Tucked away in an alley in Knightsbridge is Chabrot, a French bistro with Thierrey Laborde, previously head chef of Le Gavroche, in the kitchen. The premises are tiny, with closely packed tables and a menu with a few interesting variations on the usual Gallic bistro fare. The wine list is printed on the back of the menu and is mostly French. It included choices such as the lovely Maximin Grunhauser Abtsberg Riesling Kabinett 2007 at £38 for a wine that you can find in the shops for around £12, Cote Rotie Patrick Jasmin 2006 at £80 for a wine that retails at about £25, the gorgeous Antinori Tignanello 2006 at £120 for a wine that will set you back £52, with a few higher end wines such as Leoville Las Cases 1985 at £280 for a wine that costs £171 to buy. I was impressed that the waiter steered me away from my initial choice to a cheaper wine, which was indeed good value: the entirely drinkable Carignan Vin de Pays Domaines de Terres Falmet at £27 for a wine that costs around £8 retail. Bread, though from an undistinguished bakery, was fresh and pleasant enough (3/10).
The best dish was warm duck liver pate (£8.50), served with a “popover” that was essentially a giant goujere, made from excellent Comte cheese (5/10). A salad of red cabbage, salad and hazelnut (£7.50) was pleasant, well balanced with a good dressing (3/10). Sirloin steak (£32), aged for 45 days, was supplied from the excellent Knightsbridge butcher O’Shea's of Knightsbridge, which supplies The Fat Duck. The steak was cooked capably to order, though the carrots (£3.50) with it were, though correctly cooked, remarkably tasteless (4/10 given the poor carrots). Chips (£3.50) were surprisingly crisp considering they were double-cooked: the potatoes were imported from France and the chips skilfully made (5/10). A special of monkfish (£21.50) was served on a bed of strips of raw carrot, the fish itself carefully cooked (4/10).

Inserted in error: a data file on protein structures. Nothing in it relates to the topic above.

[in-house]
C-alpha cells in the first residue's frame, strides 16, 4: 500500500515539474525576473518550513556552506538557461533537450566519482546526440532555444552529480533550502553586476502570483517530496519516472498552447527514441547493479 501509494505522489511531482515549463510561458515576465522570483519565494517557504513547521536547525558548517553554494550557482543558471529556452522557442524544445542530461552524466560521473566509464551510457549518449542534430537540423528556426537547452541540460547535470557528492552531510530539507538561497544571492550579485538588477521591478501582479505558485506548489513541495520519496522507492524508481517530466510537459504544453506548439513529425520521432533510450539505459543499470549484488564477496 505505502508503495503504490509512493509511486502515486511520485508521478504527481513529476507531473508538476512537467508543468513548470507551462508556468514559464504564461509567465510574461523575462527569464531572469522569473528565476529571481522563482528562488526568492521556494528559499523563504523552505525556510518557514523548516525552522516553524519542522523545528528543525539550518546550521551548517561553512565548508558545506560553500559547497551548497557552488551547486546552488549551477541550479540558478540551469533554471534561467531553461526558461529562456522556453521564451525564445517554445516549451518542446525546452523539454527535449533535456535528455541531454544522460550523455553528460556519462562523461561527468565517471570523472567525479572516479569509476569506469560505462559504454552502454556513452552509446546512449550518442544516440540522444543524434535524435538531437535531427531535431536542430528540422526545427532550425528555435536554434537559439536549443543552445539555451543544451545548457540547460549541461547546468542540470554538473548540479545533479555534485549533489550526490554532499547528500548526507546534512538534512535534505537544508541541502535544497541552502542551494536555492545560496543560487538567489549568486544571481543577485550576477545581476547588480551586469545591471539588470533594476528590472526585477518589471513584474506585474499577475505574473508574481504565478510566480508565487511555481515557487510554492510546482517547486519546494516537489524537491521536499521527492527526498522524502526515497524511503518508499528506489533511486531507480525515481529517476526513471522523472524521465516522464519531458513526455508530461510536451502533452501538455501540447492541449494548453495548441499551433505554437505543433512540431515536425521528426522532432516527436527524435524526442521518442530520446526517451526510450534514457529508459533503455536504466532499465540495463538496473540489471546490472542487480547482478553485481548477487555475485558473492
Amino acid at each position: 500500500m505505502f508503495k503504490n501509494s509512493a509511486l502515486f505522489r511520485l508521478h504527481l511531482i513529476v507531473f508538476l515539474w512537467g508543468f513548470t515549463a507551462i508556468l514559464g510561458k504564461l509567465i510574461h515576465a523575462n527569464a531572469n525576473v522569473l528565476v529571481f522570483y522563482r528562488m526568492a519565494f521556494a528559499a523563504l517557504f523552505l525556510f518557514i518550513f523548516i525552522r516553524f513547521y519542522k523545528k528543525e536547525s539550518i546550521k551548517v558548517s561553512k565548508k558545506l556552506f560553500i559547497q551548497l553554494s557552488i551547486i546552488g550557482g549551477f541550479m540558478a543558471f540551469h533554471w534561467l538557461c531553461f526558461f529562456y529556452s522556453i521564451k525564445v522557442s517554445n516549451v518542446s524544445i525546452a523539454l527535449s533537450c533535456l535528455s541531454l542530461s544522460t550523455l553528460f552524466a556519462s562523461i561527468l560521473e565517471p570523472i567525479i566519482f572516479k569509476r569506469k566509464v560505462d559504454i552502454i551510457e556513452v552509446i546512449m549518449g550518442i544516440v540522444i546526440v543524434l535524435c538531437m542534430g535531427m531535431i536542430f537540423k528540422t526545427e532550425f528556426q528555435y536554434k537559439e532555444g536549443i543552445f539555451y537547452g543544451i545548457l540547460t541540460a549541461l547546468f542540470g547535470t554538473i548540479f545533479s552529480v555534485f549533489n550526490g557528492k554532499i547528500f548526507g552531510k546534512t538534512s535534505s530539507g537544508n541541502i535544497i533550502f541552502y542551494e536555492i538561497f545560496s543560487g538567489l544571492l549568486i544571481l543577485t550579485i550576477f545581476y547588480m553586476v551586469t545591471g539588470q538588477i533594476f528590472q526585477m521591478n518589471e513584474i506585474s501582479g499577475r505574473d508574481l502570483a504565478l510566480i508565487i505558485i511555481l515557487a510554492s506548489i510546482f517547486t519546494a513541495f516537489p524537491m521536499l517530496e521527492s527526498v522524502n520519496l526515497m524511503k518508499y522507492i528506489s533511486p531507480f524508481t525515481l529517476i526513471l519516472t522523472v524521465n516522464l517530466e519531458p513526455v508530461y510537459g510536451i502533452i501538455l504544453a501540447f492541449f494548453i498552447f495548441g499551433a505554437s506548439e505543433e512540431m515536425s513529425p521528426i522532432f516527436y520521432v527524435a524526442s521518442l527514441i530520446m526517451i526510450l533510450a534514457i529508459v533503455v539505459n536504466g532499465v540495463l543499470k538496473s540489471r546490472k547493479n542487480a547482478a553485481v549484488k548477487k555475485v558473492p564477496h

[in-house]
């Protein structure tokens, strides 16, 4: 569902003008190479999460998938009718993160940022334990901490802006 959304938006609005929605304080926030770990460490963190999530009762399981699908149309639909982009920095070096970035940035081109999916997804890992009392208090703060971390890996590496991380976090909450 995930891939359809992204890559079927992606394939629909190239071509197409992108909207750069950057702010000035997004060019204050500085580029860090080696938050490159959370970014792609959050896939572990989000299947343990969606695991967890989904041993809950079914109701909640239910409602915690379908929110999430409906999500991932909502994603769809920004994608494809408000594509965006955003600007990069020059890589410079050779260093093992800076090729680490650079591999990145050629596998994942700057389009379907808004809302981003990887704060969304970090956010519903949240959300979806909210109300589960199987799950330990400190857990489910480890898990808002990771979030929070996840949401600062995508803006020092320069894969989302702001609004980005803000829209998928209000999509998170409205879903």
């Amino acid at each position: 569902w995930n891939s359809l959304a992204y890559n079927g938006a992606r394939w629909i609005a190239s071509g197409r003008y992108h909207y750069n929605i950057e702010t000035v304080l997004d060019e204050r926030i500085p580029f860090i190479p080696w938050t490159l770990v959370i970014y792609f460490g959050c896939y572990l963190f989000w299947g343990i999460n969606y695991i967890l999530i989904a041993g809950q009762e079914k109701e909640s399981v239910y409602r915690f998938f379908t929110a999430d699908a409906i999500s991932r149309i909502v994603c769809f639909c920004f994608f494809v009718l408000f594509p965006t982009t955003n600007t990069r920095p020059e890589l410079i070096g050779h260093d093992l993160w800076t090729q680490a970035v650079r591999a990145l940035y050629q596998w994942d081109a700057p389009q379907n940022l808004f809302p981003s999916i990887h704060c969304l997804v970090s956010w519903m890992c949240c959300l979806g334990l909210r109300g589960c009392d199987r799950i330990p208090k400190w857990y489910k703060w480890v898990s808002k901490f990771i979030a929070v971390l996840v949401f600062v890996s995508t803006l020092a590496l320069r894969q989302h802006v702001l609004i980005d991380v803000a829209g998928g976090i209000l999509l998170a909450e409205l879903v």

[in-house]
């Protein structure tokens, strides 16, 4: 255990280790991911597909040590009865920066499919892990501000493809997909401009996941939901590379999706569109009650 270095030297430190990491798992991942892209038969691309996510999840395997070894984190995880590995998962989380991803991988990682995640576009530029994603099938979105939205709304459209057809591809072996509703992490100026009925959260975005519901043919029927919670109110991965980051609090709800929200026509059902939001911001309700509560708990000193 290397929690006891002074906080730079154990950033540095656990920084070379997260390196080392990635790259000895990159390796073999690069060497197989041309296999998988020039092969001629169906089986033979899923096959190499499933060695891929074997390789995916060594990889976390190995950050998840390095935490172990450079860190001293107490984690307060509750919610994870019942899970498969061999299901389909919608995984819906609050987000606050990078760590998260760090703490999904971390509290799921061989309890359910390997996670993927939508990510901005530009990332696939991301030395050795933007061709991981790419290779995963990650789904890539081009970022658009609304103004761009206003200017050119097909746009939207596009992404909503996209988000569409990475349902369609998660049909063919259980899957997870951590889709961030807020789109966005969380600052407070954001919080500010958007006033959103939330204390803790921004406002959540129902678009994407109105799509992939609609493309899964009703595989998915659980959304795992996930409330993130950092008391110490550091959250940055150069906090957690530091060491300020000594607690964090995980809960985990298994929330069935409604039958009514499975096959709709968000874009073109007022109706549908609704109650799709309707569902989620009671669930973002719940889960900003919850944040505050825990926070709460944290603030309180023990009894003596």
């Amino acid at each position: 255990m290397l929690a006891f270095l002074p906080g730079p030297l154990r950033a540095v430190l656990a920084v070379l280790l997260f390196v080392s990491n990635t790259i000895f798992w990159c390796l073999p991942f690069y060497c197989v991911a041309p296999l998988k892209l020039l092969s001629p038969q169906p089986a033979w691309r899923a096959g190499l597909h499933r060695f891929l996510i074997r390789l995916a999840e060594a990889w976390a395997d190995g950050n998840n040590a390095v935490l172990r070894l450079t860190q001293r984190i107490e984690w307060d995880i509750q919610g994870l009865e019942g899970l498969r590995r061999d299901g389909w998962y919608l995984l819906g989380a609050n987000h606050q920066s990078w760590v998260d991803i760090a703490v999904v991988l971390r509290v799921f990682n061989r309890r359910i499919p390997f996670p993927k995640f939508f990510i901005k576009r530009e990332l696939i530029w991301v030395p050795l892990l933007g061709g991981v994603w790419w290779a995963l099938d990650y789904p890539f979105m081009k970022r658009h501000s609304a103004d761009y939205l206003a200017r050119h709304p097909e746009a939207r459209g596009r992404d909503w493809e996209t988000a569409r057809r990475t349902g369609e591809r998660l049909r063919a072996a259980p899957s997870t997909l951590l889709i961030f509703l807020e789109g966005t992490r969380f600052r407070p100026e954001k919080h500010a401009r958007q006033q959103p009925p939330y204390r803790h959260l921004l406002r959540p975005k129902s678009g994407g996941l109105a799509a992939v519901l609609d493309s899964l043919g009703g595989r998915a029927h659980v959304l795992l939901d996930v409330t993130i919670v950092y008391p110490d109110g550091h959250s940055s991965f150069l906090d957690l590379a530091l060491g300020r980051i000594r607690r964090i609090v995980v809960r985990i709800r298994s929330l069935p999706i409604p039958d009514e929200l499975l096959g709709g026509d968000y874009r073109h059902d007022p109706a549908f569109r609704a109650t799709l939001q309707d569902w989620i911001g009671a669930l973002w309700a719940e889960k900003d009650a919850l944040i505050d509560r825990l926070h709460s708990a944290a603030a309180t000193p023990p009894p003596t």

Desserts did not live up to the standard of the savoury dishes: soft chocolate cake with sesame seeds was just poor, not properly cooked and dominated by the sesame seeds, served with tasteless milk jam (0/10). Frangipane was a lot better, the almond filling taste coming through nicely (3/10). Coffee, by contrast, was excellent, Musetti Italian coffee (6/10).
Service was very good indeed, efficient and friendly. The bill was £72 a head with a quite cheap wine, so this is hardly a bargain, yet this is Knightsbridge, and you could do much worse. Although there were some weaknesses in the meal, overall this was a very pleasant experience, with some clear effort made in sourcing, and skill on show with many of the savoury dishes. I would have scored this higher if it were not for the desserts.